May 15, 2013
How to Avoid a Dog Bite
Be polite and pay attention to body language.
Embedded with permission from TheFamilyDog.tv.
How do you avoid getting bit by a dog? Start by being polite and respecting the dog's personal space. Never approaching an unfamiliar dog, especially one who's tied or confined behind a fence or in a car. Don't pet a dog—even your own—without letting him see and sniff you first.
Don't disturb a dog while she's sleeping, eating, chewing on a toy, or caring for puppies. Be cautious around strange dogs. Always assume that a dog who doesn't know you may see you as an intruder or a threat.
Pay attention to the dog's body language
Put a safe amount of space between yourself and a dog if you see the following signals (illustrated in the video above), that the dog is uncomfortable and might feel the need to bite:
- tensed body
- stiff tail
- pulled back head and/or ears
- furrowed brow
- eyes rolled so the whites are visible
- flicking tongue
- intense stare
- backing away
When putting space between yourself and a dog who might bite, never turn your back on him dog and run away. A dog's natural instinct will be to chase and catch you.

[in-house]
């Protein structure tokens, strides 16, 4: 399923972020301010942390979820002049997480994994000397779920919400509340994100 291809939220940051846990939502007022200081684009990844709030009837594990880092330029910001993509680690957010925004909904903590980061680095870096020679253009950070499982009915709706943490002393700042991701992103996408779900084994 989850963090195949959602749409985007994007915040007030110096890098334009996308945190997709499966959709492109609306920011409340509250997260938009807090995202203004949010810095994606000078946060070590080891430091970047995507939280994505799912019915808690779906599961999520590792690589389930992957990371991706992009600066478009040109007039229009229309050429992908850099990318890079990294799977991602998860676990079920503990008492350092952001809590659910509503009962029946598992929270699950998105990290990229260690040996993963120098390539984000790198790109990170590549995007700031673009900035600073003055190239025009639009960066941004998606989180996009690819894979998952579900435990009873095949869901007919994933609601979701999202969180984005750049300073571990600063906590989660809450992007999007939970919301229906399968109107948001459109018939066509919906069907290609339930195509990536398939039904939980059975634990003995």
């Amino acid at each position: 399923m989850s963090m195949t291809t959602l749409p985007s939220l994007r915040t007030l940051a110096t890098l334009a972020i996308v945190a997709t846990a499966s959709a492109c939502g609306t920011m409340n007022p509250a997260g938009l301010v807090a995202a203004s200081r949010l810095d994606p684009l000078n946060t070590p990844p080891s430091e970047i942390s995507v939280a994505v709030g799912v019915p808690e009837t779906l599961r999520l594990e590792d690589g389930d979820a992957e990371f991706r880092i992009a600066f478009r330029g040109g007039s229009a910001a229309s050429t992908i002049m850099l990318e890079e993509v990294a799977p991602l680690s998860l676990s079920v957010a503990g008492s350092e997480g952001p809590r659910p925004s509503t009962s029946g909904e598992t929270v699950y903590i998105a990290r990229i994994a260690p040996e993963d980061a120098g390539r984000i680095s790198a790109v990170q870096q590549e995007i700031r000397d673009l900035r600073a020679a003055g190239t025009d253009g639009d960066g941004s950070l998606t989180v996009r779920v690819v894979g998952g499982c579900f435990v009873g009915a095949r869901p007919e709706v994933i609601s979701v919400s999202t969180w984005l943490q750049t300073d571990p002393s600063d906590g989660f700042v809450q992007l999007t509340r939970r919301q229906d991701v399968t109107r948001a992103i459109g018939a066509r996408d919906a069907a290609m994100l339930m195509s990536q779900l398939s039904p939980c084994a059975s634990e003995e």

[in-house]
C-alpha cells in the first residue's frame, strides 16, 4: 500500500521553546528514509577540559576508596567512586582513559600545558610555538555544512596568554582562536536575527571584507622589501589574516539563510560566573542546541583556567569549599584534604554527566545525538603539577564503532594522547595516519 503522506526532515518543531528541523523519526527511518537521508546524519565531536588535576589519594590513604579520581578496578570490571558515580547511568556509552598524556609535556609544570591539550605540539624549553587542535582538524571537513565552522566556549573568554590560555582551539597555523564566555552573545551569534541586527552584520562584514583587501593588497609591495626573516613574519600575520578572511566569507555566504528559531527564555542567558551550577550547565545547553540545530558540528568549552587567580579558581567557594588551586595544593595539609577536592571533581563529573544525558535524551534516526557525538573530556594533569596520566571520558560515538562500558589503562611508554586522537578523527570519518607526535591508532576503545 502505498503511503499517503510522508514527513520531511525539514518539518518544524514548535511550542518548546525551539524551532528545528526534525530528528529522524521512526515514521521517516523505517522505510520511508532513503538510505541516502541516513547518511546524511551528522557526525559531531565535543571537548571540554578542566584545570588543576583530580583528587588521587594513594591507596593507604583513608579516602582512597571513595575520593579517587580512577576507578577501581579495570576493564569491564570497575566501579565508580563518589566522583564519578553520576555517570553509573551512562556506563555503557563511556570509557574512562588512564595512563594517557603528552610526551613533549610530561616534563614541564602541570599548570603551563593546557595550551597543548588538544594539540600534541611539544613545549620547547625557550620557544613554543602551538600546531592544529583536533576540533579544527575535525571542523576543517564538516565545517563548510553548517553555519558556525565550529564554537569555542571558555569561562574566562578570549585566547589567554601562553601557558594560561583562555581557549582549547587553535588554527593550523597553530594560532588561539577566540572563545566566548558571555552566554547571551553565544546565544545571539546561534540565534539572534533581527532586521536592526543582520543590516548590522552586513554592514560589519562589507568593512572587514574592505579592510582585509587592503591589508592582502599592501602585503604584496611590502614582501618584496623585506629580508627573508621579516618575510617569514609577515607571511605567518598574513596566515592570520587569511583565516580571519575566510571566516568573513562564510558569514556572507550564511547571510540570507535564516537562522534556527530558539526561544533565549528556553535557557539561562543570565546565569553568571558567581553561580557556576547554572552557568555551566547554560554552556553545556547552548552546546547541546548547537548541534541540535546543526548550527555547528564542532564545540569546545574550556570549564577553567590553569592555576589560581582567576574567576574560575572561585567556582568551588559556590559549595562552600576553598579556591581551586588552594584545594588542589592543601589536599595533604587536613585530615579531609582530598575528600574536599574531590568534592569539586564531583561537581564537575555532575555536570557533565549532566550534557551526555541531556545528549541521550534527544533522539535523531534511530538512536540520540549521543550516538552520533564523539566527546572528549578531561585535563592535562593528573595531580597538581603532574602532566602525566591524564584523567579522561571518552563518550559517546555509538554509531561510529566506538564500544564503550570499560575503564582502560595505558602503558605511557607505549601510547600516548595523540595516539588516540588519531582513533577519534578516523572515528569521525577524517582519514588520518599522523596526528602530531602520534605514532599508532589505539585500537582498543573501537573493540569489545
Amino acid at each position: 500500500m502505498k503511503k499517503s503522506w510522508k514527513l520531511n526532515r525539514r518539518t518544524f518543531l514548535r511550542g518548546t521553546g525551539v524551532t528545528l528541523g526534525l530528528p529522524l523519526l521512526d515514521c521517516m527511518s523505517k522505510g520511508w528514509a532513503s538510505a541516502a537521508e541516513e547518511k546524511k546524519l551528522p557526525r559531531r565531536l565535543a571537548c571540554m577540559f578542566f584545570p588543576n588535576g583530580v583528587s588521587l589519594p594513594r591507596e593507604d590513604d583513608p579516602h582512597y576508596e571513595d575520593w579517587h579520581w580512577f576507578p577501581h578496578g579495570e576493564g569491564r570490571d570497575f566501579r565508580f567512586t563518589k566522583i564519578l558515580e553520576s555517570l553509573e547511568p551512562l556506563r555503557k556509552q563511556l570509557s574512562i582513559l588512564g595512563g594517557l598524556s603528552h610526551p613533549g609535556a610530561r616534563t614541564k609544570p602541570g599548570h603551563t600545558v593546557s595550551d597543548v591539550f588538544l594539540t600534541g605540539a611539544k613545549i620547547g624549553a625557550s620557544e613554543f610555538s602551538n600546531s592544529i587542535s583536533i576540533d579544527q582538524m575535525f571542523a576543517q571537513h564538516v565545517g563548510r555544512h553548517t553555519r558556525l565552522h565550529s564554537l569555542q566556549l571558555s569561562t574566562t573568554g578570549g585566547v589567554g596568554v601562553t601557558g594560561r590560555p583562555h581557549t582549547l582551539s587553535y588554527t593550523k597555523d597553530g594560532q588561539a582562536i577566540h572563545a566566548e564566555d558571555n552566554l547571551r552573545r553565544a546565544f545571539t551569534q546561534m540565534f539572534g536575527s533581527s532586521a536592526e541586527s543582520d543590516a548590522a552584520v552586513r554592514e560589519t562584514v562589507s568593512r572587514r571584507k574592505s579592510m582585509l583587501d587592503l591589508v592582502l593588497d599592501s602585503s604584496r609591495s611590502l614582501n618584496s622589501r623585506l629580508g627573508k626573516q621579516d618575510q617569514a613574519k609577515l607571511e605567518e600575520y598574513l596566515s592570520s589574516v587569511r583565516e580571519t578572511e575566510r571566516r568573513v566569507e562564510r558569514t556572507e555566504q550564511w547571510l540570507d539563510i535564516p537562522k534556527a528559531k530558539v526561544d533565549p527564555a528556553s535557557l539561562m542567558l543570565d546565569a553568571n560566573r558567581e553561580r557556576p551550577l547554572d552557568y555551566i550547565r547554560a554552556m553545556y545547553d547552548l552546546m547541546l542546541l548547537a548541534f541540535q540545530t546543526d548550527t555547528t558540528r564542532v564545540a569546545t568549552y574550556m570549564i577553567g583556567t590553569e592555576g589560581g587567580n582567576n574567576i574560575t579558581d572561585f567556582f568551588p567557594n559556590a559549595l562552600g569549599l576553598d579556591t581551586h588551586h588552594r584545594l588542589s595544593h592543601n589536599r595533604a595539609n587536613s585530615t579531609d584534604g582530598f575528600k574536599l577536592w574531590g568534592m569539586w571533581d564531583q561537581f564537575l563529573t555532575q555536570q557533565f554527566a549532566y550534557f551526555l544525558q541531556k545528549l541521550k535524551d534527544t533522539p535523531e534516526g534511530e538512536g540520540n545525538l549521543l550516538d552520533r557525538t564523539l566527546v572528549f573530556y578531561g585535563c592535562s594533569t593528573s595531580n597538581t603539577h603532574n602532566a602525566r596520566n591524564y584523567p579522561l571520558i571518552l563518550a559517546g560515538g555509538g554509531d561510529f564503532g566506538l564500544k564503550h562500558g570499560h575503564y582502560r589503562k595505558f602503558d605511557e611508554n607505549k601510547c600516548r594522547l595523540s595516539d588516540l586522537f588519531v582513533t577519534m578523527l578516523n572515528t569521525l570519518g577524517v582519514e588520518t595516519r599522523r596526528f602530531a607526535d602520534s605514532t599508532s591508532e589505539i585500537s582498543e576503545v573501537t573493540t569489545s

What to do if you think a dog may attack
If you are approached by a dog who may attack you, follow these steps:
- Resist the impulse to scream and run away.
- Remain motionless, hands at your sides, and avoid eye contact with the dog.
- Once the dog loses interest in you, slowly back away until he is out of sight.
- If the dog does attack, "feed" him your jacket, purse, bicycle, or anything that you can put between yourself and the dog.
- If you fall or are knocked to the ground, curl into a ball with your hands over your ears and remain motionless. Try not to scream or roll around.
What to do if you're bitten by a dog
If you are bitten or attacked by a dog, try not to panic.
- Immediately wash the wound thoroughly with soap and warm water.
- Contact your physician for additional care and advice.
- Report the bite to your local animal care and control agency. Tell the animal control official everything you know about the dog, including his owner's name and the address where he lives. If the dog is a stray, tell the animal control official what the dog looks like, where you saw him, whether you've seen him before, and in which direction he went.